Lutein is a type of carotenoid that has antioxidant properties and can provide various health benefits.
The most researched benefit of lutein is related to eye health, but it has also been linked to heart health, improved cognitive function, and reduced risk of certain types of cancer.
This article explores everything you need to know about lutein, including food sources of it, supplements, health benefits, and potential risks.
Lutein is a xanthophyll, or an oxygen-containing carotenoid. Carotenoids are responsible for the naturally occurring yellow, orange, and red pigments found in foods. They are considered an essential nutrient — since our bodies can’t make them, we must get them through food (
There are two types of carotenoids. Xanthophylls, which contain oxygen and usually contribute to yellow pigments, and carotenes, which don’t contain oxygen and tend to contribute to orange pigments.
Lutein is found in the retina of the eye, along with another xanthophyll, zeaxanthin. Because these carotenoids are found concentrated in the back of the eye, they are known as macular pigments and may be beneficial for eye health (
Lutein has antioxidant properties that may also play a role in cognitive function, heart health, and the prevention of some cancers, though more studies are needed (
The Age-Related Eye Disease Study (AREDS) is an often-cited study on lutein and eye health. Researchers looked at specific formulations of supplements and their impact on age-related macular degeneration (AMD).
A supplement containing lutein and zeaxanthin reduced the occurrence of advanced AMD by 25% over 5 years in people who already had AMD. In people without AMD, the supplement did not prevent or treat the condition (
Beta carotene, another carotenoid linked to eye health, was originally used in the supplement but was found to increase the risk of lung cancer in people who smoke.
Another eye-health plus for lutein is that it’s an antioxidant. Inflammation and oxidative stress are related to eye conditions such as glaucoma, diabetic retinopathy, and macular degeneration.
Additionally, research suggests that lutein is important for babies’ eye development during pregnancy and for vision throughout their lifespan, though more research is needed to determine the optimal dose for pregnant and breastfeeding women (
Lastly, lutein may be an effective treatment for dry eyes, though more studies in this area are needed (
High dietary intakes of lutein, as well as high levels of circulating lutein, have been associated with better heart health (
One study associated lutein and zeaxanthin with improvements in clinical markers in patients with heart disease. Researchers believe the anti-inflammatory properties were beneficial and suggest continued research in this area (
Another study found that daily supplementation of 20 mg of lutein for 3 months was associated with a decrease in cholesterol and triglyceride levels, both of which are known risk factors for heart disease (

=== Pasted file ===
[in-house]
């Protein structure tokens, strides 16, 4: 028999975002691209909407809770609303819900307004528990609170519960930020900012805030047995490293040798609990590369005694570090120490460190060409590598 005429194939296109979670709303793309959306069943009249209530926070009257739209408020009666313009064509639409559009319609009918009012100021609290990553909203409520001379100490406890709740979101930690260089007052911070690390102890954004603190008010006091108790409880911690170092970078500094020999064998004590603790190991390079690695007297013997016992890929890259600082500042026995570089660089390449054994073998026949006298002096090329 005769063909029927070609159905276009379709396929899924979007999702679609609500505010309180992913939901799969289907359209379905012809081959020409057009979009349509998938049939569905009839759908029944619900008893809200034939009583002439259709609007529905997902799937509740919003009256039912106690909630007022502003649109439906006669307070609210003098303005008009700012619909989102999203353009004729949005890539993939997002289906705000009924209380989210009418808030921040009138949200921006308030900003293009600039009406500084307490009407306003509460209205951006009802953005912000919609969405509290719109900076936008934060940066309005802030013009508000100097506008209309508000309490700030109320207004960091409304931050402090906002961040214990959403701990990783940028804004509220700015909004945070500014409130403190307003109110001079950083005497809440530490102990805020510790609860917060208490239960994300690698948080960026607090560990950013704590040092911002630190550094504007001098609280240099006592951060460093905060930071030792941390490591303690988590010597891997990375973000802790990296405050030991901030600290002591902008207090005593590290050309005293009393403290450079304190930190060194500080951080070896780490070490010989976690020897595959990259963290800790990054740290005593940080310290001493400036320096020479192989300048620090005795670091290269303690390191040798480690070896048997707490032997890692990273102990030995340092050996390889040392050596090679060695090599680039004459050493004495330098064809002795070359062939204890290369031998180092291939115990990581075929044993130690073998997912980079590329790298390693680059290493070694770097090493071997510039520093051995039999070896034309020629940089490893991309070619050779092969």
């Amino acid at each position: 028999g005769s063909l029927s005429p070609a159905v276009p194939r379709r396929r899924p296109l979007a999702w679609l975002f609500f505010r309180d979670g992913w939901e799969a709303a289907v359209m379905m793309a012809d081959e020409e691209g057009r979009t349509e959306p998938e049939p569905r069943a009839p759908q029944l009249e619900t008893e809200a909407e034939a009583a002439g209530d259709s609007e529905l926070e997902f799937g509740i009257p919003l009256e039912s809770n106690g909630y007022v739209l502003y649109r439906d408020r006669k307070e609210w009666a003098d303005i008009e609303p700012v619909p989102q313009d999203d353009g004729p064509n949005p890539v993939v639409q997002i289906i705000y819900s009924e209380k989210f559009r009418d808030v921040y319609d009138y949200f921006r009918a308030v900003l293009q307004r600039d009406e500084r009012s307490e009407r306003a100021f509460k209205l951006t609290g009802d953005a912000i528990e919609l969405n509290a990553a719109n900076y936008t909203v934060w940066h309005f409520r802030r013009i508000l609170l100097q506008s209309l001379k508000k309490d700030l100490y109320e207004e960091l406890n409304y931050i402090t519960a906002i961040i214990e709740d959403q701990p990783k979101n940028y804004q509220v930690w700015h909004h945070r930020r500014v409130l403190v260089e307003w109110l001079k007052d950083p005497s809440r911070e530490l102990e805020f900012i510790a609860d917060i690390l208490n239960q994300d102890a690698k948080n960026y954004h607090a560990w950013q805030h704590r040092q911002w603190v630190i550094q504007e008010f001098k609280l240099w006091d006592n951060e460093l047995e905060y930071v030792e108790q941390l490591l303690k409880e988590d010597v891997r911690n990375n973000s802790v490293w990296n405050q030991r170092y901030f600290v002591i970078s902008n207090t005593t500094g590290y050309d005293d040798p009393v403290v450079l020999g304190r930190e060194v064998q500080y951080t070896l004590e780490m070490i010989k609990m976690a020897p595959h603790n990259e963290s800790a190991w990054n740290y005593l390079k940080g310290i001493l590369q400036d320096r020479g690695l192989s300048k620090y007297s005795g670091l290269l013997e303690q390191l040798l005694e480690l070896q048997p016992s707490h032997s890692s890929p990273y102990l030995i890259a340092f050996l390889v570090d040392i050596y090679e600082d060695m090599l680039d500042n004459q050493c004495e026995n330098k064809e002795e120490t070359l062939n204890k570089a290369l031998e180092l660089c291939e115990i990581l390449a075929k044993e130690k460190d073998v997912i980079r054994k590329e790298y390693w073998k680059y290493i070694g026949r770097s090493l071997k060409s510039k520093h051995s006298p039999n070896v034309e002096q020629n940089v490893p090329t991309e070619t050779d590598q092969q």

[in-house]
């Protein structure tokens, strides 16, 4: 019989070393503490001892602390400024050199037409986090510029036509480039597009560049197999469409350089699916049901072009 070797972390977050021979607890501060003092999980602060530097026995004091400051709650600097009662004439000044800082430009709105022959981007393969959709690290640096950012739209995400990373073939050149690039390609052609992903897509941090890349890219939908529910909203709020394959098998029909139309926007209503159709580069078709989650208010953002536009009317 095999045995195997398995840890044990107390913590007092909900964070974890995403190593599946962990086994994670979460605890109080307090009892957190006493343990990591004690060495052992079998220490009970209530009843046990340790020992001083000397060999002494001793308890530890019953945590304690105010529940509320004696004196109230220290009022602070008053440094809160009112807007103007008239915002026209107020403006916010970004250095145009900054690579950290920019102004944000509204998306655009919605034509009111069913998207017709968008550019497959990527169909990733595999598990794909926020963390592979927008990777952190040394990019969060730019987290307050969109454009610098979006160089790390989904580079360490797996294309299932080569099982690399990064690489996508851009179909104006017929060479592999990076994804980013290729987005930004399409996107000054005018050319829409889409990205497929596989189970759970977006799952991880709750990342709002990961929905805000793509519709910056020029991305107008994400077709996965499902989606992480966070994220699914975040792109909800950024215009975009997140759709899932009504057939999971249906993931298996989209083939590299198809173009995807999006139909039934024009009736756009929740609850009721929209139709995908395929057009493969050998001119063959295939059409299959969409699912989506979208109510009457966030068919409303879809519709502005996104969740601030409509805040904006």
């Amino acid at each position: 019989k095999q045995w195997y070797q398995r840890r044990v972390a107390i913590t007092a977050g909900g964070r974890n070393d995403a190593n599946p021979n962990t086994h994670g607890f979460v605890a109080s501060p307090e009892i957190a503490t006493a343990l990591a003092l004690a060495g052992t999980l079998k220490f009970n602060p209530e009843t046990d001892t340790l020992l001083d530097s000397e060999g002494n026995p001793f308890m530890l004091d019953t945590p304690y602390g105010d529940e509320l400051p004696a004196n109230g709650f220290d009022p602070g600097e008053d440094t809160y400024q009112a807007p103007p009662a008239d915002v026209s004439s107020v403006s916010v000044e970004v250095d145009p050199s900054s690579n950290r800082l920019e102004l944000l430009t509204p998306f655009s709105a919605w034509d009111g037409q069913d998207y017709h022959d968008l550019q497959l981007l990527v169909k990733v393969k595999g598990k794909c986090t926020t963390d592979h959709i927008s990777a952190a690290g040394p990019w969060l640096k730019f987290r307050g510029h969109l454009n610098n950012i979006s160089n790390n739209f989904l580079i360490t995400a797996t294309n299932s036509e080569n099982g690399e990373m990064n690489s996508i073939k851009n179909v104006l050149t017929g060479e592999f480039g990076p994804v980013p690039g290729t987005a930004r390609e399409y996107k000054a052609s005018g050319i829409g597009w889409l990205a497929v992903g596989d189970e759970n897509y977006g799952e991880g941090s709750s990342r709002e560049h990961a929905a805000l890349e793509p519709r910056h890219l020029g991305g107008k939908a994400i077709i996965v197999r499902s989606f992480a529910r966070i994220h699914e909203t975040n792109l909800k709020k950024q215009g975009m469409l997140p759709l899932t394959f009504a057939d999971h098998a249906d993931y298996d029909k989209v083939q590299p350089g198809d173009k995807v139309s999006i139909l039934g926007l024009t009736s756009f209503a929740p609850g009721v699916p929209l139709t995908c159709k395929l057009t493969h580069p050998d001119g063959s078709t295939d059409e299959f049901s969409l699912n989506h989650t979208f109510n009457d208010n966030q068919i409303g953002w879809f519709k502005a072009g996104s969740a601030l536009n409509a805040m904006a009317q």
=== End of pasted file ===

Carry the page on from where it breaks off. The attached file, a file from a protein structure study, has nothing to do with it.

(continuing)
However, research on lutein and heart health is mixed overall, and some studies have found no correlation at all. More research, specifically in humans, is needed to determine lutein’s role in heart health (
Lutein, along with other carotenoids, may improve cancer prognosis (
One study found that a high intake of lutein, along with other nutrients found in fruits and vegetables, was associated with a decreased risk of pancreatic cancer (
Overall, research on lutein and its benefits relating to cancer is promising but not definitive, and more human studies are needed (
One study found that a daily supplement including 10 mg of lutein along with zeaxanthin and meso-zeaxanthin was effective in improving memory over the course of 1 year (
Lutein is generally found in dark, leafy green vegetables and yellow-pigmented foods. Because it’s a fat-soluble nutrient, you need to consume some fat to absorb the lutein you eat.
Some lutein-rich food sources are (
- egg yolks (the most readily absorbed source, as a result of their fat content)
- dark leafy green vegetables such as spinach, kale, broccoli, and lettuce
- yellow corn
- red grapes
- durum wheat
Because lutein is fat-soluble, your body will absorb it best when you eat it with other foods, particularly foods containing fat. However, if you prefer, lutein is available in supplement form, often in conjunction with zeaxanthin or as a part of the AREDS-2 formulation for eye health.
A typical diet contains 1–3 mg of lutein per day, but most benefits have been shown at 6 mg per day, which can be achieved through consuming food sources of lutein (
Most supplements contain 20 mg or more, which is much higher than the amount needed to get the benefits of lutein. However, most studies on lutein have used doses from 10–40 mg per day and have not found any adverse effects (
Lutein is categorized as Generally Regarded as Safe (GRAS), meaning that research has not found a significant link between regular lutein consumption and adverse side effects.
However, high intakes of xanthophylls, in general, have been linked to an increased risk of skin and stomach cancers.
Before adding lutein supplements to your diet, it’s a good idea to talk with your doctor.
Lutein is a type of carotenoid with strong antioxidant properties that have been shown to be beneficial for eye health, cognitive function, and heart health and may even help decrease the risk of some cancers.
However, while some of the research is promising, most if it is not definitive and more studies are needed to confirm some of these benefits.
Foods such as dark, leafy greens and egg yolks are great sources of lutein. While you can find lutein in supplement form, it is possible to consume enough lutein through diet alone.